(No.2, Vol.7,Apr-May 2017 Vietnam Heritage Magazine)

A fading symbol of the past,
the thatch heap was once highly important

Today we rarely see a thatch heap, even in a purely agricultural countryside. But just a few decades ago, thatch heaps were a symbol of the Vietnamese countryside. Every household had at least one, and people utilized the thatch in their daily lives.
The size of the thatch heaps may be a good indicator of a region’s level of production and development. Big thatch heaps mean good soil, good weather, hard work and wealth. The size may change from one place to another and from one year to the next.
Some love to joke that the thatch is also an indicator of ‘class’, as they show if the owner is rich or poor. A poor family’s heap is usually small. The bigger the heap, the richer the owner, because he must have big fields which can yield good crops. The heaps even reflect the owner’s ‘character.’ Thatch heaps of artistic people or those who love showing off are often shaped like a mushroom, while those of down-to-earth, practical people always look like a bamboo shoot, tall and firm. Mushroom-like heaps look impressive and attractive, but are difficult to build and easily destroyed by chickens. Bamboo-shoot like ones, on the other hand, stand firm, are less time-consuming to build, and the chickens would have a hard time picking and pulling at the straws.
In my native village, thatch was very important. It was cattle food in stormy days and in winter when grass is too short for them. Buffalos and oxen were a major work force that helped plough the fields, and they couldn’t do without this food source. In many places, thatch was also used as kitchen fuel. But in my village, that was considered a waste, because thatch was not in abundance and it was thought that it should not be used in such an uneconomical way. Thatch was also used to make mattresses, nests for hens, and to cushion things for transportation. And the best way to reserve this multipurpose resource was to heap it up.
After the cut rice bundles are brought home, grains are plucked by threshing or letting cattle stamp on the bundle, of which the latter way is the best, because it makes the straws softer and drier. Then the thatch is spread in the courtyard and on the village streets to dry for a few days, during which time it must be turned over several times to make sure all the straws are dried equally. When the thatch is dried and turns from yellow to whitish, it is stacked up to make room for another batch of thatch until all the collected thatch is dried. Only then do households start to build their thatch heaps.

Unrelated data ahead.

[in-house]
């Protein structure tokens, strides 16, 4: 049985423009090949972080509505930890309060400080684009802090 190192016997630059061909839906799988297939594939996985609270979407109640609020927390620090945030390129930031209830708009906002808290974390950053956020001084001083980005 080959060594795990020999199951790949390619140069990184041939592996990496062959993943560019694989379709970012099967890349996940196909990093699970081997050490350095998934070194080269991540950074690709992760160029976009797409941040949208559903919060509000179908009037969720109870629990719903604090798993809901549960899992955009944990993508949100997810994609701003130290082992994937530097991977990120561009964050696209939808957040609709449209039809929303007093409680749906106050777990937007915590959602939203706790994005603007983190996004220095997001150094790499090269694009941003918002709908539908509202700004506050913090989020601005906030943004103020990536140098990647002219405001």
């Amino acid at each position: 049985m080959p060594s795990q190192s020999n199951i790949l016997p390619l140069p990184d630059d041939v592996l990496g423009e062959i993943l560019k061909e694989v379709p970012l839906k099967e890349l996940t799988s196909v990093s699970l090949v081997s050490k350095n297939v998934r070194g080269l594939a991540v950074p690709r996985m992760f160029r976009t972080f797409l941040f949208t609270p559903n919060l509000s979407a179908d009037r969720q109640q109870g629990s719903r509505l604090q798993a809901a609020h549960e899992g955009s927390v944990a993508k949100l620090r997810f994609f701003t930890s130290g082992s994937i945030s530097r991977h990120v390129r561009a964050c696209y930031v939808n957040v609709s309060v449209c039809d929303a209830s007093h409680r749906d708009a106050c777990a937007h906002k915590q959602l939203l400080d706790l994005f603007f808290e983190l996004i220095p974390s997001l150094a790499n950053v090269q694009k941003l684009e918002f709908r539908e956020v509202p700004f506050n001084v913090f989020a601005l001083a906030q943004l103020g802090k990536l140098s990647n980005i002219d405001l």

Heaping thatch is a combination of technique and art. Technique helps make the heap tight, tall and almost waterproof and thus keep it from rotting. As the straws are pulled out from the base for consumption, the heap stands firm. The art makes it round and symmetric and have the desired form. It takes quite some time and work.
As kids, we used to wait all year, looking forward to the thatch heaping day. It marked the end of a harvest, when both the adults and kids could relax a bit and have a few good meals. There was always a meal with meat and fish, Quang noodles, sticky rice and sweet pudding. Notably on the day of thatch-heaping, rice vermicelli was on the menu. It was not homemade, but traded 2-3 baskets of un-husked rice could be traded for a basket of vermicelli. Rice gleaned by kids on the fields could also be traded.
Thatch heaps were part of our childhood. They were where we kept our breath, burying ourselves in the game of hide and seek, where we found a little warmth in cold winter days, and where sweet fragrance came from, which softly lulled us into dreams.

Text by Le Thi and Photo by Le Duc Thanh